If you still associate school education with dog-eared textbooks, chalky blackboards and 1970s geography videos, you're living in the past that will be the message at the annual BETT educational technology fair in London this January. BETT is the world's leading information and communications technology event. It's been around since 1985, the same year that Microsoft launched the first version of Windows, and last year it attracted 30,000 visitors.
"BETT presents an opportunity for teachers to explore technology that they might not be using from day to day," says Briony Mansell-Lewis, director of exhibitions at Emap Public Sector, which organises BETT in partnership with the British Educational Suppliers Association (BESA). "Every teacher will have their own agenda and priorities, but it's also a perfect place for them to take a range of ideas with them back into the classroom."
At this year's show, 600 exhibitors will be hoping to attract interest from headteachers looking to meet the Government's target to create a "personalised online learning space" for every pupil by the end of 2008.
The RM Asus miniBook is tipped to do well. Its makers call it an "access device" rather than a PC, but pupils can still log on to the internet, send emails and type up assignments on it. It costs 169, and it is hoped this will enable schools to buy one for all of their pupils.
"The theme this year is personalised learning and one-to-one computing," says Nick Stacey, marketing director at RM, the leading supplier of new computing technology to the education sector. "The products we're showcasing are reflecting that. The devices are the key to better engagement with pupils."
The miniBook will also allow pupils to access Kaleidos, RM's version of a "virtual learning environment", which has blogging and chat facilities. This is a password-protected website accessible to pupils and teachers. Pupils can personalise their homepage, submit essays and download lesson plans or teachers' notes.
"It's about engaging with students and motivating them," says Stacey. "If you can provide them with something that's centred on fun, you can break down the divide between home and school, which has the potential to raise standards. It also gives greater freedom to the users as well as the teachers."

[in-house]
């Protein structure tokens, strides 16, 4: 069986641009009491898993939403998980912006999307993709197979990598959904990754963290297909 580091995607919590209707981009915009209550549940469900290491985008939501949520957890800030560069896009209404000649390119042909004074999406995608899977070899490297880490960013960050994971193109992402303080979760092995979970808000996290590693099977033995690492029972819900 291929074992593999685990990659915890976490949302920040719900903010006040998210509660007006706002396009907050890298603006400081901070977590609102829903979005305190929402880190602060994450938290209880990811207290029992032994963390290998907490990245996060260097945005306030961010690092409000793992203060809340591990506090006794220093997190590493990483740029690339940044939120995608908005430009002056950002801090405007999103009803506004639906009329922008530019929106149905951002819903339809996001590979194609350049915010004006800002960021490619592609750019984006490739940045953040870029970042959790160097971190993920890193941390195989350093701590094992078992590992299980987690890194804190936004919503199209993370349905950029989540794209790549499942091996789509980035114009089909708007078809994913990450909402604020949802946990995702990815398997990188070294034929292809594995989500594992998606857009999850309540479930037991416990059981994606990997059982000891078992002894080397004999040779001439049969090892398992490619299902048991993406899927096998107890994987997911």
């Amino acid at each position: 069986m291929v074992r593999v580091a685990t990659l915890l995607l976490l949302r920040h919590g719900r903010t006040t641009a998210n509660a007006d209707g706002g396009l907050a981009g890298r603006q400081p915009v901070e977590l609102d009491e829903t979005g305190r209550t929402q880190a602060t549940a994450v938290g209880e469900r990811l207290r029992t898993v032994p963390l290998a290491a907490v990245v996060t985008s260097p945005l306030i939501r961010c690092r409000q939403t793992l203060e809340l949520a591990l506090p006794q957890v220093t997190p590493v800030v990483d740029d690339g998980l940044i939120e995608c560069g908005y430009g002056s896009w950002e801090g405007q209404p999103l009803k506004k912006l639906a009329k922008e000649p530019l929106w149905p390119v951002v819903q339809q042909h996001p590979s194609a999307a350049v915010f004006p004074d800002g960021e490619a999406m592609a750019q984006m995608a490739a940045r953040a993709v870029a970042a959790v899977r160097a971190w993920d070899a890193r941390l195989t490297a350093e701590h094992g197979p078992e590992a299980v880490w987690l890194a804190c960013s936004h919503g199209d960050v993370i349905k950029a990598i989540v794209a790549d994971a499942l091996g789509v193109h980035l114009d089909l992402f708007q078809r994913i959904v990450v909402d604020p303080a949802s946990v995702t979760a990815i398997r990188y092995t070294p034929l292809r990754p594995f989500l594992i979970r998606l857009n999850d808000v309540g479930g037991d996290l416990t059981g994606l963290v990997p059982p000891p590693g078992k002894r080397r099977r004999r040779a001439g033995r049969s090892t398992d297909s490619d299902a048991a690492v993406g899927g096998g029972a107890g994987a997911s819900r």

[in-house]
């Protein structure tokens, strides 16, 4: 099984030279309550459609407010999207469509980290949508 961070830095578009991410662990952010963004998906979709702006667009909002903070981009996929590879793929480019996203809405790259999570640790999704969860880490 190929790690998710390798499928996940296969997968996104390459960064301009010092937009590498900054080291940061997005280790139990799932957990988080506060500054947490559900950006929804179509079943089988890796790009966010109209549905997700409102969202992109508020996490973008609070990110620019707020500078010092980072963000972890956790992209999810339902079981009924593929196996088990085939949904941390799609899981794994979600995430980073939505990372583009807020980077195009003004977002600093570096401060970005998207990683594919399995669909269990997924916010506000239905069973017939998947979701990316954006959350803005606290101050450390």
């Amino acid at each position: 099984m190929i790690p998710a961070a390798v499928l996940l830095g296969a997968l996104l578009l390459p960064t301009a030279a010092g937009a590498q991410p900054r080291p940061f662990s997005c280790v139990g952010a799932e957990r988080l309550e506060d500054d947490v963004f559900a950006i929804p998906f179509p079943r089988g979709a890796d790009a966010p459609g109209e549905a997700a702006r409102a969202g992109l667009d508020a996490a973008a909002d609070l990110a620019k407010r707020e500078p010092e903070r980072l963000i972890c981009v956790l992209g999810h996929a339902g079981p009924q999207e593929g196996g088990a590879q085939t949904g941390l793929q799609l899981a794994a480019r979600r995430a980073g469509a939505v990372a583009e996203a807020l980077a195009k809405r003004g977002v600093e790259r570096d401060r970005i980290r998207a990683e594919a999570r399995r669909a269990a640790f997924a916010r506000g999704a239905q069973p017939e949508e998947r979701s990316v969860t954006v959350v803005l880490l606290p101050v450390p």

Another nifty handheld device set to make waves is Activexpression, a "personal response system" created by Promethean, one of the biggest producers of interactive whiteboards, which allow teachers to project websites and videos from their laptops to the front of the classroom. It looks like a mobile phone, and allows pupils to type in their responses to a teacher's question and transmit them straight to the whiteboard, like sending a text message. The idea is that no student gets left out, and everyone's voice is heard.
"The interaction has usually been between the teacher and the blackboard, but this way the students get more involved," says Graham Cooper, head of product management at Promethean. "Teachers can spot what's been understood and what hasn't, so nobody gets left behind."
Even Sony, the firm famous for its video-game consoles, is getting involved. The PlayStation Portable (PSP) was launched some years ago to allow children to play games on the move; now it's being developed for educational purposes. The latest models can be used to download videos created by teachers, so pupils can keep up to date with classes wherever and whenever they like.
"Why not give children something they already know how to use?" says Mark Stimpfig, one of the directors of ConnectED, the UK educational distributors of the Sony PSP. "It's very video-based, which contrasts greatly with virtual learning environments, which are very static. If there are two and a half million children out there using their PSPs to play games, then there's no reason why teachers shouldn't use them for teaching purposes."
The BETT technology fair will take place at Kensington Olympia in London from 9 to 12 JanuaryReuse content